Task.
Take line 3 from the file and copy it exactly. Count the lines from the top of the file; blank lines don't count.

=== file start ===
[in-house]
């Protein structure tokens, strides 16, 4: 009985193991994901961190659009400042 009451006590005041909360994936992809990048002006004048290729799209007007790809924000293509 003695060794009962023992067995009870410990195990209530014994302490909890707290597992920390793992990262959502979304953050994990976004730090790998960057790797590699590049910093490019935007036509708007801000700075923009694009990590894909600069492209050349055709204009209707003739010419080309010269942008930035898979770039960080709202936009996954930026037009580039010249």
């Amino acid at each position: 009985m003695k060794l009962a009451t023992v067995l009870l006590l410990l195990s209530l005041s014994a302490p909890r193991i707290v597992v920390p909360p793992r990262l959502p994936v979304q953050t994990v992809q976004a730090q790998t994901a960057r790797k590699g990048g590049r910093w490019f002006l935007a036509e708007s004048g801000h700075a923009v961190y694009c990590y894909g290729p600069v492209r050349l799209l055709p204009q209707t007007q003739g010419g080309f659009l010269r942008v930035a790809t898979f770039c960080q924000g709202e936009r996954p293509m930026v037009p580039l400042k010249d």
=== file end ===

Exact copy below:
């Amino acid at each position: 009985m003695k060794l009962a009451t023992v067995l009870l006590l410990l195990s209530l005041s014994a302490p909890r193991i707290v597992v920390p909360p793992r990262l959502p994936v979304q953050t994990v992809q976004a730090q790998t994901a960057r790797k590699g990048g590049r910093w490019f002006l935007a036509e708007s004048g801000h700075a923009v961190y694009c990590y894909g290729p600069v492209r050349l799209l055709p204009q209707t007007q003739g010419g080309f659009l010269r942008v930035a790809t898979f770039c960080q924000g709202e936009r996954p293509m930026v037009p580039l400042k010249d």